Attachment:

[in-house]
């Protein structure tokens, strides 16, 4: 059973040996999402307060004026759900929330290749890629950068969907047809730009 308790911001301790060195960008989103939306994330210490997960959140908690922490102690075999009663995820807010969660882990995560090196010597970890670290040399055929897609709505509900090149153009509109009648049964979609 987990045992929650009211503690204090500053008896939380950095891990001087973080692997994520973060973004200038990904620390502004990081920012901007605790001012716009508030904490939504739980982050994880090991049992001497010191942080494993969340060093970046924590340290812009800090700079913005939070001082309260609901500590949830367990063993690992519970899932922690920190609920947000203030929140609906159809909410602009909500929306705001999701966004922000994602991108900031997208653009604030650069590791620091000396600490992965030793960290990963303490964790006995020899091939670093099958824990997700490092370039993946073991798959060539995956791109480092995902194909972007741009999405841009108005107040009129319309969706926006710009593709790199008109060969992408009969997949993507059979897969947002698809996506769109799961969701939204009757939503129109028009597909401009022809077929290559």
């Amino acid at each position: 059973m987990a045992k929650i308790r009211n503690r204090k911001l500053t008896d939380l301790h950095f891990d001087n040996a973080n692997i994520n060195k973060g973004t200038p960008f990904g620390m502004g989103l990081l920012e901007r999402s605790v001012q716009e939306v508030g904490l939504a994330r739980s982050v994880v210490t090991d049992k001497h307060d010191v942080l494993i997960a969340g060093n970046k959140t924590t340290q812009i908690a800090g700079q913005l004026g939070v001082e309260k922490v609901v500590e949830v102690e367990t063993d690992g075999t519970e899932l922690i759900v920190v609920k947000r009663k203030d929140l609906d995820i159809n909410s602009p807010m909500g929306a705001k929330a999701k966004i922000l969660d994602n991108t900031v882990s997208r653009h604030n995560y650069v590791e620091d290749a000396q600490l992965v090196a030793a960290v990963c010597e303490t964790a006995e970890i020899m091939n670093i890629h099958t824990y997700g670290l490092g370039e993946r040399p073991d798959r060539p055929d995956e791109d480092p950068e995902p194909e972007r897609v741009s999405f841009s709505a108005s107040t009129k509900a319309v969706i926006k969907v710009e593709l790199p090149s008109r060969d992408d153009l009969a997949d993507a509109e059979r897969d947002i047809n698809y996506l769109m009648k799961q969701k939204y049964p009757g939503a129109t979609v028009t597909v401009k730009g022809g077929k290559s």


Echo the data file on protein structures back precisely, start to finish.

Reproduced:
[in-house]
């Protein structure tokens, strides 16, 4: 059973040996999402307060004026759900929330290749890629950068969907047809730009 308790911001301790060195960008989103939306994330210490997960959140908690922490102690075999009663995820807010969660882990995560090196010597970890670290040399055929897609709505509900090149153009509109009648049964979609 987990045992929650009211503690204090500053008896939380950095891990001087973080692997994520973060973004200038990904620390502004990081920012901007605790001012716009508030904490939504739980982050994880090991049992001497010191942080494993969340060093970046924590340290812009800090700079913005939070001082309260609901500590949830367990063993690992519970899932922690920190609920947000203030929140609906159809909410602009909500929306705001999701966004922000994602991108900031997208653009604030650069590791620091000396600490992965030793960290990963303490964790006995020899091939670093099958824990997700490092370039993946073991798959060539995956791109480092995902194909972007741009999405841009108005107040009129319309969706926006710009593709790199008109060969992408009969997949993507059979897969947002698809996506769109799961969701939204009757939503129109028009597909401009022809077929290559």
């Amino acid at each position: 059973m987990a045992k929650i308790r009211n503690r204090k911001l500053t008896d939380l301790h950095f891990d001087n040996a973080n692997i994520n060195k973060g973004t200038p960008f990904g620390m502004g989103l990081l920012e901007r999402s605790v001012q716009e939306v508030g904490l939504a994330r739980s982050v994880v210490t090991d049992k001497h307060d010191v942080l494993i997960a969340g060093n970046k959140t924590t340290q812009i908690a800090g700079q913005l004026g939070v001082e309260k922490v609901v500590e949830v102690e367990t063993d690992g075999t519970e899932l922690i759900v920190v609920k947000r009663k203030d929140l609906d995820i159809n909410s602009p807010m909500g929306a705001k929330a999701k966004i922000l969660d994602n991108t900031v882990s997208r653009h604030n995560y650069v590791e620091d290749a000396q600490l992965v090196a030793a960290v990963c010597e303490t964790a006995e970890i020899m091939n670093i890629h099958t824990y997700g670290l490092g370039e993946r040399p073991d798959r060539p055929d995956e791109d480092p950068e995902p194909e972007r897609v741009s999405f841009s709505a108005s107040t009129k509900a319309v969706i926006k969907v710009e593709l790199p090149s008109r060969d992408d153009l009969a997949d993507a509109e059979r897969d947002i047809n698809y996506l769109m009648k799961q969701k939204y049964p009757g939503a129109t979609v028009t597909v401009k730009g022809g077929k290559s």